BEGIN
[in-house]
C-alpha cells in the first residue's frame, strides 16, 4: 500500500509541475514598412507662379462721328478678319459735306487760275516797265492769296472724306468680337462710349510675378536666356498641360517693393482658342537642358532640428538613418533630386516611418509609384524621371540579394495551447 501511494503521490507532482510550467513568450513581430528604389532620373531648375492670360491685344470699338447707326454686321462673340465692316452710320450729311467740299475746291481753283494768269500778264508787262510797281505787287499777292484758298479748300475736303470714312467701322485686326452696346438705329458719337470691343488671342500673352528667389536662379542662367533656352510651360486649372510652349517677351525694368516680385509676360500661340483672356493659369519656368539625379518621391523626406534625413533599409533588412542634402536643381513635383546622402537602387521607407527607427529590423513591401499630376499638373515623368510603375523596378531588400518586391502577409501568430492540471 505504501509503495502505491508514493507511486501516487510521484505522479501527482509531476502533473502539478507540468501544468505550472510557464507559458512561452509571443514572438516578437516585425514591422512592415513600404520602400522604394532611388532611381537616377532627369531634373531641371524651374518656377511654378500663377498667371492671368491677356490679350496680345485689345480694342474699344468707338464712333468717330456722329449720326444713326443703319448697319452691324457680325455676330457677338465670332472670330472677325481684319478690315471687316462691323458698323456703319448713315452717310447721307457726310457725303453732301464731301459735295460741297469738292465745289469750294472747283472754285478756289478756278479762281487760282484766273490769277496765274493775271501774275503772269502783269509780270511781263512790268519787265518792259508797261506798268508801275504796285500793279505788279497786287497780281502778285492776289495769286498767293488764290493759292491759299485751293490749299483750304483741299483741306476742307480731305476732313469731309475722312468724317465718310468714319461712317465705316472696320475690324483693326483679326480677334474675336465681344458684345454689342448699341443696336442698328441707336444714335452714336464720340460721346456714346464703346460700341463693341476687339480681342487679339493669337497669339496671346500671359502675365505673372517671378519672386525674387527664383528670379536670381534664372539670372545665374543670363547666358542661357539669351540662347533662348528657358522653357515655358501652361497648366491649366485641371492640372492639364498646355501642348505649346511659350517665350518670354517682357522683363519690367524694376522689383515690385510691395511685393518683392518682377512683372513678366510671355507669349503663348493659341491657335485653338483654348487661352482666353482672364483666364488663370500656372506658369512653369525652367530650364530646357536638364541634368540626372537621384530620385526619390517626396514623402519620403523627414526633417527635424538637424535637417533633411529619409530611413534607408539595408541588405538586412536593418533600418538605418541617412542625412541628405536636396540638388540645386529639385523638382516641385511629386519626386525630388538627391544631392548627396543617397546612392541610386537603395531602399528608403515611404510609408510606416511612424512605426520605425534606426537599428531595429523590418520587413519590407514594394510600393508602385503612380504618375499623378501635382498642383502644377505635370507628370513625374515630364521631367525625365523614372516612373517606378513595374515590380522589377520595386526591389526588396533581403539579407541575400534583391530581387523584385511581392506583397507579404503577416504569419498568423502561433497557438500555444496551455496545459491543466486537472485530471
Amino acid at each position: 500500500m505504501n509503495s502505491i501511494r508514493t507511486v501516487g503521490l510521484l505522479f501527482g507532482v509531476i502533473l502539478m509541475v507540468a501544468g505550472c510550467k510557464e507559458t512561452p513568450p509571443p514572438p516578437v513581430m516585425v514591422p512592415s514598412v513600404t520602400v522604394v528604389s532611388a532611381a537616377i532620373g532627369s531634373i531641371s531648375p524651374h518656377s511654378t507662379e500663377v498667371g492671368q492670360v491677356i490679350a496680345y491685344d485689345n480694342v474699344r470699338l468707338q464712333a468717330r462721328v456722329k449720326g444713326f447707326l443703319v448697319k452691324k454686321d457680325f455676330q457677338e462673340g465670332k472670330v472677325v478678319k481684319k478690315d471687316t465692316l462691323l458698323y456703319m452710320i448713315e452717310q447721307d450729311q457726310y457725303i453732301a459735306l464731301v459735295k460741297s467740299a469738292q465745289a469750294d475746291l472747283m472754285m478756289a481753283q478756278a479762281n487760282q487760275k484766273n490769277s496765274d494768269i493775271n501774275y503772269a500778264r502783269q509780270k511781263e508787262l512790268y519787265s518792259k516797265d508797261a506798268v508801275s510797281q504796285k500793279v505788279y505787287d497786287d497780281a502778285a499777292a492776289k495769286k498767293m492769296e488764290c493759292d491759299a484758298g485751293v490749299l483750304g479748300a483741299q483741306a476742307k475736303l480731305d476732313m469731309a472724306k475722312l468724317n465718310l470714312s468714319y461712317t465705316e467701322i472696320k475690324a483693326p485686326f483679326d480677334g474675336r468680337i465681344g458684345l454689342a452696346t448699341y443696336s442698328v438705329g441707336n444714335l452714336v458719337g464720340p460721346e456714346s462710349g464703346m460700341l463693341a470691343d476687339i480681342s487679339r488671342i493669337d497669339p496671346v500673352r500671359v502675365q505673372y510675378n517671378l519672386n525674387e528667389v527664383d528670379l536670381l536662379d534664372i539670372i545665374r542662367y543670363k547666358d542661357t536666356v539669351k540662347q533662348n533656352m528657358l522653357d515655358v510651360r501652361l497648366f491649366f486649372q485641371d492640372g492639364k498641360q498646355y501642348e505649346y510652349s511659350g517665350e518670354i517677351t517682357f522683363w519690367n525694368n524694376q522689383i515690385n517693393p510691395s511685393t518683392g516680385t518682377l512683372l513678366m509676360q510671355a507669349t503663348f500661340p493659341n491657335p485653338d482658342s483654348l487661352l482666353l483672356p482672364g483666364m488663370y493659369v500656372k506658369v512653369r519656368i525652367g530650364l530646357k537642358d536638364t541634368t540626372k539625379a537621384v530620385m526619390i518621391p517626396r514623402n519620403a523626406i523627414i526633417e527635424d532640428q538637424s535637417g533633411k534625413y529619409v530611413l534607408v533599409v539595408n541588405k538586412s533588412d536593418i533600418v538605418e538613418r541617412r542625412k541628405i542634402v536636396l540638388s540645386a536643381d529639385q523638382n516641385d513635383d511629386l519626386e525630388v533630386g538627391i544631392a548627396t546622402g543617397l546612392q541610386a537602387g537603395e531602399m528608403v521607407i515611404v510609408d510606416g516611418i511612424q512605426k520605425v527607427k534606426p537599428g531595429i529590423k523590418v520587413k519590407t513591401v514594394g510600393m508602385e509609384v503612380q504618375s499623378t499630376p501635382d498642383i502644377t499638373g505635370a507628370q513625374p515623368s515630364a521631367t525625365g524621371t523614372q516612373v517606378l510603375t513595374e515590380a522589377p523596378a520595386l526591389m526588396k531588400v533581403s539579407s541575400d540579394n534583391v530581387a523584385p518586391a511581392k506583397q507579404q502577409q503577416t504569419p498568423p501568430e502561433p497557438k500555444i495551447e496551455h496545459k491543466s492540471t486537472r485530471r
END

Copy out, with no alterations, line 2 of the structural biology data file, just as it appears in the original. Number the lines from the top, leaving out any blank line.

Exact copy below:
C-alpha cells in the first residue's frame, strides 16, 4: 500500500509541475514598412507662379462721328478678319459735306487760275516797265492769296472724306468680337462710349510675378536666356498641360517693393482658342537642358532640428538613418533630386516611418509609384524621371540579394495551447 501511494503521490507532482510550467513568450513581430528604389532620373531648375492670360491685344470699338447707326454686321462673340465692316452710320450729311467740299475746291481753283494768269500778264508787262510797281505787287499777292484758298479748300475736303470714312467701322485686326452696346438705329458719337470691343488671342500673352528667389536662379542662367533656352510651360486649372510652349517677351525694368516680385509676360500661340483672356493659369519656368539625379518621391523626406534625413533599409533588412542634402536643381513635383546622402537602387521607407527607427529590423513591401499630376499638373515623368510603375523596378531588400518586391502577409501568430492540471 505504501509503495502505491508514493507511486501516487510521484505522479501527482509531476502533473502539478507540468501544468505550472510557464507559458512561452509571443514572438516578437516585425514591422512592415513600404520602400522604394532611388532611381537616377532627369531634373531641371524651374518656377511654378500663377498667371492671368491677356490679350496680345485689345480694342474699344468707338464712333468717330456722329449720326444713326443703319448697319452691324457680325455676330457677338465670332472670330472677325481684319478690315471687316462691323458698323456703319448713315452717310447721307457726310457725303453732301464731301459735295460741297469738292465745289469750294472747283472754285478756289478756278479762281487760282484766273490769277496765274493775271501774275503772269502783269509780270511781263512790268519787265518792259508797261506798268508801275504796285500793279505788279497786287497780281502778285492776289495769286498767293488764290493759292491759299485751293490749299483750304483741299483741306476742307480731305476732313469731309475722312468724317465718310468714319461712317465705316472696320475690324483693326483679326480677334474675336465681344458684345454689342448699341443696336442698328441707336444714335452714336464720340460721346456714346464703346460700341463693341476687339480681342487679339493669337497669339496671346500671359502675365505673372517671378519672386525674387527664383528670379536670381534664372539670372545665374543670363547666358542661357539669351540662347533662348528657358522653357515655358501652361497648366491649366485641371492640372492639364498646355501642348505649346511659350517665350518670354517682357522683363519690367524694376522689383515690385510691395511685393518683392518682377512683372513678366510671355507669349503663348493659341491657335485653338483654348487661352482666353482672364483666364488663370500656372506658369512653369525652367530650364530646357536638364541634368540626372537621384530620385526619390517626396514623402519620403523627414526633417527635424538637424535637417533633411529619409530611413534607408539595408541588405538586412536593418533600418538605418541617412542625412541628405536636396540638388540645386529639385523638382516641385511629386519626386525630388538627391544631392548627396543617397546612392541610386537603395531602399528608403515611404510609408510606416511612424512605426520605425534606426537599428531595429523590418520587413519590407514594394510600393508602385503612380504618375499623378501635382498642383502644377505635370507628370513625374515630364521631367525625365523614372516612373517606378513595374515590380522589377520595386526591389526588396533581403539579407541575400534583391530581387523584385511581392506583397507579404503577416504569419498568423502561433497557438500555444496551455496545459491543466486537472485530471